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What is immunotherapy, and how does it fight cancer?

October 27, 2020
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If you’ve heard of immunotherapy — using the immune system to fight cancer — you might think it’s a new idea hatched by scientists in the last couple of decades. But immunotherapy was pioneered in 1891 by Dr. William Coley, who is often considered the “father of immunotherapy.”

Using the Body’s Own Immune System to Fight Cancer

Dr. Coley noticed that a patient who had a bacterial infection at the same time as cancer got better. To test whether the immune system might fight cancer if properly triggered, he injected bacteria into a man with neck cancer. The patient lived another eight years. That success suggested that the body’s own immune system could be used to fight cancer.

Chemotherapy, in addition to surgery and radiation, has become central to cancer care since Dr. Coley conducted those early experiments. Then in the 1970s, scientists developed a form of immunotherapy that improved treatment for bladder cancer. In the years since, researchers around the world have continued to work to expand the success of immunotherapy to treat cancer, with advances developing at a rapid rate over the past several years.

“Immunotherapy has transformed cancer care in the past 5 years, especially, allowing many cancer patients to live years longer than they would have had they been diagnosed even a year or two earlier,” said Dr. Dawn Brooks, a medical oncologist at the D’Amour Center for Cancer Care at Baystate Medical Center who specializes in treating patients with breast and lung cancers.

Why immunotherapy?

Cancer, at its core, is a failure of the immune system to recognize a dangerous cell and destroy it before it multiplies out of control. Immunotherapy “teaches” the immune system to recognize and attack the dangerous cells.

Cancer immunotherapy refers to several approaches and treatments. You may have heard of these terms, which fall under the immunotherapy umbrella: targeted antibodies, cancer vaccines, adoptive cell transfer, tumor-infecting viruses, checkpoint inhibitors, and cytokines.

Another important feature of immunotherapy is how patients feel while they are on treatment. Patients today have fewer side effects than from chemotherapy and can enjoy a better lifestyle, says Dr. Brooks.

Immunotherapy for breast cancer

Melanoma, kidney and lung cancer were some of the earliest to benefit from these recent advances in immunotherapy, according to Dr. Brooks. But today, immunotherapy can be part of a successful treatment plan for breast cancer, too.

“We’ve been excited to have immunotherapy become a treatment option for certain breast cancer patients, and are optimistic that more groups of breast cancer patients will come to benefit from immunotherapy over the next few years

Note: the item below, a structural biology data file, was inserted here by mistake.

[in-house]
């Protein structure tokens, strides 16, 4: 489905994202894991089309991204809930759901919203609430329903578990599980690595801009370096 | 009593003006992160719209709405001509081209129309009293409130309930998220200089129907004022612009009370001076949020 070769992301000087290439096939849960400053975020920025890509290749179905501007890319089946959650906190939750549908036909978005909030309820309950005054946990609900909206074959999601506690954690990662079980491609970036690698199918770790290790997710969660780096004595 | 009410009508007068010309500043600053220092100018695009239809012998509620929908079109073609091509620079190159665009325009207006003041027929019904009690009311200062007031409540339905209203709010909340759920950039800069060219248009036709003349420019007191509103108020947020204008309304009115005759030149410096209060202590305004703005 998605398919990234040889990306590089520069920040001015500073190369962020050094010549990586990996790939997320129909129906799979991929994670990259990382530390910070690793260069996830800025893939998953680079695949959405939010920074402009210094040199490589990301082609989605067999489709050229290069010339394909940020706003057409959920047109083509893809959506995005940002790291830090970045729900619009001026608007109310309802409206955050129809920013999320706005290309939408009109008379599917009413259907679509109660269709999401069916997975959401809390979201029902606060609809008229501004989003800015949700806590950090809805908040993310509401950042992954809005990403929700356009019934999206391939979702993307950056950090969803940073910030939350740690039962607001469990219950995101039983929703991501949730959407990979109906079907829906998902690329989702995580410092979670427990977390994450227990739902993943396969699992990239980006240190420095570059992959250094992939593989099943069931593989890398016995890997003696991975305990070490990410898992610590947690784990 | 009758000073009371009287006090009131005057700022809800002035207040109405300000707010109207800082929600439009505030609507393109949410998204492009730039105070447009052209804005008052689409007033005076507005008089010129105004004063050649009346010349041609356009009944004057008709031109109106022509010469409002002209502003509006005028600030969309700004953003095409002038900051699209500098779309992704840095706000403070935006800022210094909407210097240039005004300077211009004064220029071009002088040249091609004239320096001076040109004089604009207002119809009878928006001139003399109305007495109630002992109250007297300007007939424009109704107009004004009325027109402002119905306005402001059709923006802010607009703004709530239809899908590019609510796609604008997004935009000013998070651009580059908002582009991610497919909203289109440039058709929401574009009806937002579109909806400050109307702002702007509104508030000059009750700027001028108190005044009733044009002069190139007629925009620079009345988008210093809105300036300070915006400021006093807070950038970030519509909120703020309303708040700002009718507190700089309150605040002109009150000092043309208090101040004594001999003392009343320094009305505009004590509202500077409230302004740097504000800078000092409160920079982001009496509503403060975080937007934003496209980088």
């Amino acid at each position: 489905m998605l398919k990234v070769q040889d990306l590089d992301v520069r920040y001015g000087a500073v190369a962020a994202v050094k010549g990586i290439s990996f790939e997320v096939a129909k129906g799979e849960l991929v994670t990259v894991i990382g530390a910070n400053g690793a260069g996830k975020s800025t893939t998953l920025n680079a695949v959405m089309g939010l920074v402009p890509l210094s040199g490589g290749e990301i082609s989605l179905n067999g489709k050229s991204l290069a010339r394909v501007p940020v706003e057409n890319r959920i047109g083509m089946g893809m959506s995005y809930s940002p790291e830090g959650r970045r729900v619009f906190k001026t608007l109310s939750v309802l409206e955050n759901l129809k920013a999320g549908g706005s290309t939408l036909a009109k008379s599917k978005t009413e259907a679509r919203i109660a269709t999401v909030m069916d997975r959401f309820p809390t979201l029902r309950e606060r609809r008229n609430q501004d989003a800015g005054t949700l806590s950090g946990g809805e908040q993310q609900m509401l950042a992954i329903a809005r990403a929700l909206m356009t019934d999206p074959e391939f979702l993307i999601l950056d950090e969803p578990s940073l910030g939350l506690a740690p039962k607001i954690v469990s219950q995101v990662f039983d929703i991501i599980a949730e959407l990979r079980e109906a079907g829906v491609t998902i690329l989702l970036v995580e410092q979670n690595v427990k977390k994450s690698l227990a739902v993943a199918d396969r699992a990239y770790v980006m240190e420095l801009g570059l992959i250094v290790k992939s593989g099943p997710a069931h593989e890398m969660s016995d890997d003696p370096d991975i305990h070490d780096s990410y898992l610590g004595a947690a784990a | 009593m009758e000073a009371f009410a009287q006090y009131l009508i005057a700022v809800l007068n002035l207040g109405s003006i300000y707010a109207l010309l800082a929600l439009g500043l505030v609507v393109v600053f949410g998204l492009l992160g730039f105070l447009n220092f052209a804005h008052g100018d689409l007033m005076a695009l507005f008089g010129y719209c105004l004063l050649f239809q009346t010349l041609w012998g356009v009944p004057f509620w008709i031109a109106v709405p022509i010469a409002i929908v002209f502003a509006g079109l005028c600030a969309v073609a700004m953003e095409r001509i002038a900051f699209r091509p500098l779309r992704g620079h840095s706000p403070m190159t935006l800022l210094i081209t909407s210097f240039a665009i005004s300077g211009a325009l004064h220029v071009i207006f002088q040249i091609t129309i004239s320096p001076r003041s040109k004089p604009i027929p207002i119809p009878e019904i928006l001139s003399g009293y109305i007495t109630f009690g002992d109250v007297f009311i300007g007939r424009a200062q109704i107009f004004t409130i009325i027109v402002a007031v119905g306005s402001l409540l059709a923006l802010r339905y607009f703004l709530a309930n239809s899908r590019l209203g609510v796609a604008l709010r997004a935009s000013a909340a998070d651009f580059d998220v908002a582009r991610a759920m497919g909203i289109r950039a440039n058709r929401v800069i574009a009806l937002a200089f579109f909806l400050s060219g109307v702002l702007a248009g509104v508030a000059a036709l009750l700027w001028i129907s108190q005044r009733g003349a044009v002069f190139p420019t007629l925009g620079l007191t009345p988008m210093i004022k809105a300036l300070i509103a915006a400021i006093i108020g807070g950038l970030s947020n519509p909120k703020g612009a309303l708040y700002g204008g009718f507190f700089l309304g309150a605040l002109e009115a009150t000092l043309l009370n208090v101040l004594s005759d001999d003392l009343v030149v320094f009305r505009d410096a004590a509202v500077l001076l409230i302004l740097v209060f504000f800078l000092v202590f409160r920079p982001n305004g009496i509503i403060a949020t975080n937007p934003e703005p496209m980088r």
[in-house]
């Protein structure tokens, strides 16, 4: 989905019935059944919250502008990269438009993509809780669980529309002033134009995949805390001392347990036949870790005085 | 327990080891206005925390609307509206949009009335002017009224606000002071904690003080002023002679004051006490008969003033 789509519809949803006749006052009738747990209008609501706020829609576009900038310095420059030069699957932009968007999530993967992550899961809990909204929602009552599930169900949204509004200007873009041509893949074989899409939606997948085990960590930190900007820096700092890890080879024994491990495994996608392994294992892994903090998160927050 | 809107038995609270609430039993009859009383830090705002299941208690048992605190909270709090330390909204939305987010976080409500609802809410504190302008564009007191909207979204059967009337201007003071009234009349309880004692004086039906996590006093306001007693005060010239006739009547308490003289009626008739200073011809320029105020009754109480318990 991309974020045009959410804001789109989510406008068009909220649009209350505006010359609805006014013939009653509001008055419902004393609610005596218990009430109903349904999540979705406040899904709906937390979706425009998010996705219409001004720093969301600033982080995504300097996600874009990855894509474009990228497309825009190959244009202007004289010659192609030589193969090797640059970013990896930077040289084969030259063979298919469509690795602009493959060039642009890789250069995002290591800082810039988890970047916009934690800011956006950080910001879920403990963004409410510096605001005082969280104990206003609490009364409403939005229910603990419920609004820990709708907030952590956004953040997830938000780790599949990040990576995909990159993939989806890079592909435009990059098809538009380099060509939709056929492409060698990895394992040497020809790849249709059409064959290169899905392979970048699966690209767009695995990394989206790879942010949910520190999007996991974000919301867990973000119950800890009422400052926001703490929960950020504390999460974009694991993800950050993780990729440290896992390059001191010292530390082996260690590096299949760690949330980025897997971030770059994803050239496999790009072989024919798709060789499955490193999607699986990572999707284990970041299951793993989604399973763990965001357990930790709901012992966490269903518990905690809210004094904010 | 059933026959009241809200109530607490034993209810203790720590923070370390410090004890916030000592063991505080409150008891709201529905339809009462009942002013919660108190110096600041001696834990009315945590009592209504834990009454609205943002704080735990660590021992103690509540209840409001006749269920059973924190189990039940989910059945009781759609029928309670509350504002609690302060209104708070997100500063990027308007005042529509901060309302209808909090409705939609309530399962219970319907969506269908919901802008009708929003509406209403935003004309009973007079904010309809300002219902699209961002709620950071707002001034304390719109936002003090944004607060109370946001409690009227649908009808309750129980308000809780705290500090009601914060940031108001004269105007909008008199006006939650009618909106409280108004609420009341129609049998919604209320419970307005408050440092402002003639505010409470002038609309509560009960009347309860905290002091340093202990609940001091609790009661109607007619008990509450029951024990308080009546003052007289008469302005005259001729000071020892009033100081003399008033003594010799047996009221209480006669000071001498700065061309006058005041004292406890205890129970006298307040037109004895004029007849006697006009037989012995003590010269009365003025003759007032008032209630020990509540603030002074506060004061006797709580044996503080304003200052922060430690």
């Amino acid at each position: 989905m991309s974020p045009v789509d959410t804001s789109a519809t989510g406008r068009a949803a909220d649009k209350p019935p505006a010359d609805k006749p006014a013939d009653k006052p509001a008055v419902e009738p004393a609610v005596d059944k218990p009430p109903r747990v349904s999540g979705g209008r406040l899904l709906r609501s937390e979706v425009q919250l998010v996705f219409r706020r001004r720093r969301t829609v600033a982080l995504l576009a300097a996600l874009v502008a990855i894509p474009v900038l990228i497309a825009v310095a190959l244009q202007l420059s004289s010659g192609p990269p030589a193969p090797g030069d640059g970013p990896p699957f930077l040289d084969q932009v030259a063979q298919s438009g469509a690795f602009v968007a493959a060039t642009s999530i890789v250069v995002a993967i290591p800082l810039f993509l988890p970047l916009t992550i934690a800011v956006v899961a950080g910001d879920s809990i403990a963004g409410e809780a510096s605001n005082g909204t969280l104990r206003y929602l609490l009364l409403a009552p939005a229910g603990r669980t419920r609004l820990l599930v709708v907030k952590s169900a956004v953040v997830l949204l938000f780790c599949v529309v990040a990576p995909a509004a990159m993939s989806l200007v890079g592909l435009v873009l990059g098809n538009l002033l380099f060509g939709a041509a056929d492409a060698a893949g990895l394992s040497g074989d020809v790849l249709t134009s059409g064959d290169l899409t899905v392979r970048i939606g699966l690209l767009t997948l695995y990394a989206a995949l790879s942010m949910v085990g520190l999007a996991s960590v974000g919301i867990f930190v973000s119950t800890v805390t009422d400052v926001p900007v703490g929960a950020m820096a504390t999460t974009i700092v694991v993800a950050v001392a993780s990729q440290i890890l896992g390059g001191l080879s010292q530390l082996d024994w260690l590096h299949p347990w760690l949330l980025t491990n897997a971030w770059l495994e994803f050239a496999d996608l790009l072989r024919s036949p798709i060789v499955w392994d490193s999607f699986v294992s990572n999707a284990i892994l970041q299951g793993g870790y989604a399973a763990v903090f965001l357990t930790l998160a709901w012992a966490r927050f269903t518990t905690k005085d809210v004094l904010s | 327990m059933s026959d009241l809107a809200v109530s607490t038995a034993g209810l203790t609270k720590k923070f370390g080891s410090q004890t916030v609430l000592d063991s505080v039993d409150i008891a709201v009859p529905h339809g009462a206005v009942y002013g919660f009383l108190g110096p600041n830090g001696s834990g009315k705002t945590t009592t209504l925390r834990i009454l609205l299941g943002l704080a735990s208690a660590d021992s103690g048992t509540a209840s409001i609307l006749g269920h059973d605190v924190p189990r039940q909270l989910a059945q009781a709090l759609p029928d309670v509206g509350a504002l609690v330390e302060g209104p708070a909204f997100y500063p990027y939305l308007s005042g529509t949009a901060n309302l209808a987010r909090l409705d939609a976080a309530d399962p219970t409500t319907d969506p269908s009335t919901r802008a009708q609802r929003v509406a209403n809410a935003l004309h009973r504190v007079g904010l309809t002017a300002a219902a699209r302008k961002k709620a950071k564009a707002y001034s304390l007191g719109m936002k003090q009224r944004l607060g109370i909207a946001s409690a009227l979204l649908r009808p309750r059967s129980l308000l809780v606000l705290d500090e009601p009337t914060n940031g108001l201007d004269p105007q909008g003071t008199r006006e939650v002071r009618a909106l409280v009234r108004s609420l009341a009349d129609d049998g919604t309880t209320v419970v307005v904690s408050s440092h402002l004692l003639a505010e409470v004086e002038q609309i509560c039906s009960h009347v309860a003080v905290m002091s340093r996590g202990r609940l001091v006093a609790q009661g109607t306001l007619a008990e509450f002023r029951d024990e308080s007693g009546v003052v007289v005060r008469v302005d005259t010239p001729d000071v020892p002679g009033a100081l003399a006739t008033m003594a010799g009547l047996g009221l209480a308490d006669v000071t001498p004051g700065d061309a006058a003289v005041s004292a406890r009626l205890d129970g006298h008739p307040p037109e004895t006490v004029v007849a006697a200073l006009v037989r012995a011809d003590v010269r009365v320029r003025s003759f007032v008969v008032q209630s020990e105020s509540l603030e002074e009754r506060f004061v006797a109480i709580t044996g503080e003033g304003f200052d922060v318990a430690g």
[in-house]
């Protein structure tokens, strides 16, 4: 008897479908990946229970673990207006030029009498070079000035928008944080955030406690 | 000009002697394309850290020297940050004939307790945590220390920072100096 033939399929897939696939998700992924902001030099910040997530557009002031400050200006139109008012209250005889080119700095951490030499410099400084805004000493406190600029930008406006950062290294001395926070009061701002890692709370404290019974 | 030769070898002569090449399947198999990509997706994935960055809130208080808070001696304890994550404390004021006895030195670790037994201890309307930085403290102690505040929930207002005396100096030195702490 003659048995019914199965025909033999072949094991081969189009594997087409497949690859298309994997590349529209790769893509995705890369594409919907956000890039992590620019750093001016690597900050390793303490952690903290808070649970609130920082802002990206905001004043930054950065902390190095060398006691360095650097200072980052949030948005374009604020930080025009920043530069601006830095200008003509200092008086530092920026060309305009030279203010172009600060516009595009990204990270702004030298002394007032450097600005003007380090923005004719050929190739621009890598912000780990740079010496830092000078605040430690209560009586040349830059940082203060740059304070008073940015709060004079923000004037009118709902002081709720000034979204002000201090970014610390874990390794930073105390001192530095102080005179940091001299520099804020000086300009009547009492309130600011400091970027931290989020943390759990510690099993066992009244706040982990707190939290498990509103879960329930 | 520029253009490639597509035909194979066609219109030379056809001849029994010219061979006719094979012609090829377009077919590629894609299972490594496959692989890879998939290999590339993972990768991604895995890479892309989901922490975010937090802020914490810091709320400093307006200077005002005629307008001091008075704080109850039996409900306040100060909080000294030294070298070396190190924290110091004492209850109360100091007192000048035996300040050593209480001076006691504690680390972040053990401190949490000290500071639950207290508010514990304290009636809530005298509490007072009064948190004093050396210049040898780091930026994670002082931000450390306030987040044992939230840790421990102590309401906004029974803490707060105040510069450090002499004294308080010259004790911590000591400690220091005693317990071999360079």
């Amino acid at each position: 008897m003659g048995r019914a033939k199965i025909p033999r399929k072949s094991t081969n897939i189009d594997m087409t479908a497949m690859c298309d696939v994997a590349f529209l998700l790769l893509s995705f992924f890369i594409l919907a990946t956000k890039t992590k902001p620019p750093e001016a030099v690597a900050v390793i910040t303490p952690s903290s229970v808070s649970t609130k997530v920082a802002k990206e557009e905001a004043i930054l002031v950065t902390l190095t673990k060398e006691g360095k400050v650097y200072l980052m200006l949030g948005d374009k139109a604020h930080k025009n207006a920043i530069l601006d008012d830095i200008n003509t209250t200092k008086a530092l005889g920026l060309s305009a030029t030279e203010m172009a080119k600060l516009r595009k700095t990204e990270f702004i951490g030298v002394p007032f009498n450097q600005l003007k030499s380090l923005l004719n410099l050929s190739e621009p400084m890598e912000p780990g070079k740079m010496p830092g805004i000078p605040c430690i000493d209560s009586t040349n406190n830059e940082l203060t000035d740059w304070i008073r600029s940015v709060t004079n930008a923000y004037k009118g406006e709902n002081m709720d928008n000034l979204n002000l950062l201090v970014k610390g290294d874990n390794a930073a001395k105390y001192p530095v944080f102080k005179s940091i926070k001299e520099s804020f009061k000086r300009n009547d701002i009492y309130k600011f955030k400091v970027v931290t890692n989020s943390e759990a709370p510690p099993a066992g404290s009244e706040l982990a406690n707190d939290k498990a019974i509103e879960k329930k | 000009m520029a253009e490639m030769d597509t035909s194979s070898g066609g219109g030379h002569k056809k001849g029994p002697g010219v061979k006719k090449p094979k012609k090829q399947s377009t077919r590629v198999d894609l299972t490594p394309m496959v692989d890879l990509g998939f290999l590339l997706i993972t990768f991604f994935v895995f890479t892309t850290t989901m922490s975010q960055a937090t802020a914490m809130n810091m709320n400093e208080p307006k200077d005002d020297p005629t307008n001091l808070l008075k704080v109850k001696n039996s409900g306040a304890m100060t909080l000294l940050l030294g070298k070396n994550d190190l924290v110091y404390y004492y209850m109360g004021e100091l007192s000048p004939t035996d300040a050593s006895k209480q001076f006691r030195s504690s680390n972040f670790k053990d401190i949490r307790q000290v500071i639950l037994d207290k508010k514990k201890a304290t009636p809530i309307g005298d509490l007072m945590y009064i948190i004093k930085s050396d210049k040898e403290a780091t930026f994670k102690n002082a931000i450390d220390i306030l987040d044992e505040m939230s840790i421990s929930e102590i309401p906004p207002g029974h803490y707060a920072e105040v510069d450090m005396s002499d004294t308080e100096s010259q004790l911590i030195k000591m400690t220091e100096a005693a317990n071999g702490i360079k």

Immunotherapy offers particular hope for breast cancers that are triple negative – an aggressive, difficult-to-treat form of cancer. Triple-negative breast cancer cells lack estrogen, progesterone and HER2 receptors, features that make other types of breast cancer respond well to treatments that specifically block these receptors.

Because of this lack of targets on the cancer cells, chemotherapy remained the only type of drug for treating patients with triple negative breast cancer, while significant advances were being made in treatment of other types of breast cancer. Treating triple-negative breast cancer with immunotherapy has been an exciting possibility for cancer researchers seeking additional treatment options for patients with these hard to treat cancers.

When surgery isn’t an option

Metastatic breast cancer is cancer that has spread beyond the breast. When this has happened medication is used to try to shrink or slow the growth of cancer.

In March 2019, the Food and Drug Administration (FDA) approved an immunotherapy drug called Tecentriq® for use in combination with a form of chemotherapy to treat triple-negative metastatic breast cancer.

Another immunotherapy available for treating triple-negative metastatic breast cancer is Keytruda®. Both treatments have been shown to help certain patients with incurable cancer live longer, in some cases many months or years longer. Cancer doctors consider the features of a patient’s tumor as well as the immune cells attacking the tumor to determine which type drug is the best option for a particular patient.

Breast cancer horizons

While no immunotherapy has been approved yet for early-stage breast cancer, researchers continue to investigate the best treatments for all stages and types of breast cancer.

“Research suggests that patients with early triple negative breast cancer who get immunotherapy have a better chance of living the rest of their lives without a recurrence, or the return, of breast cancer,” notes Dr. Brooks. “We know there is significant benefit of immunotherapy in other types of early cancer, such as lung cancer, and immunotherapy has become standard in these settings. We hope this will also prove true for breast cancer in the near future.”

Is Immunotherapy Right for You?

If you or a loved one has triple-negative breast cancer, talk to your doctor about exploring this innovative treatment. “We have a very exciting clinical trial at the D’Amour Center for Cancer Care that allows some patients with early triple negative breast cancer to receive immunotherapy,” says Brooks “We strongly encourage anyone in the community going through breast cancer treatment to discuss this and other clinical trial options with their cancer doctors to find out whether they might be a candidate.”

Learn More About Breast Cancer Awareness Month